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Tips to Reduce Stress and Sleep Better

It's common to hear people complain about stress. It affects your feelings, your body, and the way you act. The right amount of stress can actually help you. It keeps you alert and full of energy. Too much, though, can harm your quality of life and keep you awake at night.

Even though you might feel frazzled, you may have learned to get by on less sleep than you need. Even so, controlling your stress and thereby improving your rest is good for your health. Better sleep will help you fight infections, boost your metabolism, and cut your chances of getting diseases like high blood pressure and diabetes.

Recommended Related to Sleep Disorders

When Nightmares Won't Go Away

Yael Levy recalls having chronic nightmares as far back as elementary school, when she was living in Israel. The grandchild of Holocaust survivors, she says her dreams were filled with images of suffering and death. In one recurrent nightmare, Levy was trapped in a concentration camp, facing death. In another, she was drowning in deep water. At their worst, the nightmares occurred on an almost weekly basis, leaving her jittery and desperately fatigued. "I would wake up so terrified that I was afraid...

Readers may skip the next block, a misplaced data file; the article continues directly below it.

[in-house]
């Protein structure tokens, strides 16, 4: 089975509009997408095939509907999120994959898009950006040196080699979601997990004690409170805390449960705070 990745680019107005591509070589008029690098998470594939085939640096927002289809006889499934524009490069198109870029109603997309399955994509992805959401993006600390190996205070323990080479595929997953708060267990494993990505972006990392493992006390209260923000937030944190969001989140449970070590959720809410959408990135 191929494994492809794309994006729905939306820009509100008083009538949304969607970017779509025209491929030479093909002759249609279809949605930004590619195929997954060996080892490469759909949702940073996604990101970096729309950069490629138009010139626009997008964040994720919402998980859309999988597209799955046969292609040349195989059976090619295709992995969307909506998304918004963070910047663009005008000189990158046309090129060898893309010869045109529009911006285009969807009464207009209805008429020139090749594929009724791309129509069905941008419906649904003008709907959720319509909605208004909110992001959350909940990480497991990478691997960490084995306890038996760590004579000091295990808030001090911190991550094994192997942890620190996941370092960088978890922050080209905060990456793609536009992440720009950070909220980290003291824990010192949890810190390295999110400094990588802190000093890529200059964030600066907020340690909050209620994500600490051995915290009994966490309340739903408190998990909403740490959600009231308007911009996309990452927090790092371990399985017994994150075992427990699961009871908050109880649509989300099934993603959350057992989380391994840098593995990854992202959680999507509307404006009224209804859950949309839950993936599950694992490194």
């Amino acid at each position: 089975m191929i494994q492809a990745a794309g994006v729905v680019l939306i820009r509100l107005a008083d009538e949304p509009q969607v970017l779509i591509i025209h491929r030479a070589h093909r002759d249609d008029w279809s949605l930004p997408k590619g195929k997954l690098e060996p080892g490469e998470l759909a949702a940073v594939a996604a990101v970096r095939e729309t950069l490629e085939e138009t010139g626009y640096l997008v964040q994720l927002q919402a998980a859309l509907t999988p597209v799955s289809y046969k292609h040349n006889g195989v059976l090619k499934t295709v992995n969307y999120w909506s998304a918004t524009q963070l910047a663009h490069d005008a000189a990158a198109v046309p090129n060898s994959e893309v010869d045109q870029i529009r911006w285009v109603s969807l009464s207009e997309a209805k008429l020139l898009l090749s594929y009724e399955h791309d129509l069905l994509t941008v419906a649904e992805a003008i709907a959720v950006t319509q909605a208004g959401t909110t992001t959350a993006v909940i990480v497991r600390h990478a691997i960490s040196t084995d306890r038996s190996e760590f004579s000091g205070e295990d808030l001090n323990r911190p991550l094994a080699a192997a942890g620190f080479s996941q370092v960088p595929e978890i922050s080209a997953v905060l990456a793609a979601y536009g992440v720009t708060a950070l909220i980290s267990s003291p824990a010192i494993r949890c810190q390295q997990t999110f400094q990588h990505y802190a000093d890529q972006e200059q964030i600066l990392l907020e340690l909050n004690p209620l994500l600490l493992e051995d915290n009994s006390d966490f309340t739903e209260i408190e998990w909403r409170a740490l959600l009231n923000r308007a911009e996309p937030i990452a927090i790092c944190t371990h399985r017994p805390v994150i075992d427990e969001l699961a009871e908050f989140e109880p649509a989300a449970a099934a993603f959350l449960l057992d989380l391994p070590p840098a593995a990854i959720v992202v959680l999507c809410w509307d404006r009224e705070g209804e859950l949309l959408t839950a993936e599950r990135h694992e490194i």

Read the When Nightmares Won't Go Away article > >

What Are the Signs?

Stress can show up in different ways. Some common signs -- besides sleep loss -- include depression, tension, anxiety, indifference, work mistakes, and poor focus. You might feel physical signs, too, like headaches and chest, neck, or back pain, upset stomach, fatigue, or loss of appetite.

Tips for Managing Stress

Figure out what’s bothering you: You may already know why you're on edge. But if you don't, take a good look at your situation. Are you overloaded at work? Do you interact with needy or demanding people? Once you know what's causing your discomfort, you can take steps to try to deal with it.

Get the support of friends: Spending time with family and friends is a key buffer. When you share your problems with compassionate people who care for you, you unload tension and get their support. Even if you don't feel like talking, you can find some fun activities to share with your family or friends.

Practice having healthy thoughts: What you think, how you think, and what you expect out of situations can affect how you feel. You can learn to change thinking that creates or worsens bad feelings. One common mistake is to focus on the way things "should" be. (Example: "I should be more productive around the house.") Another mistake is to make broad statements based on one small fact. (Example: "I'm a failure at my whole job because I missed one deadline.") Many CDs and books can teach you how to improve your self-talk. Certain types of counseling, including cognitive behavioral therapy, can help you focus on more empowering thoughts, too.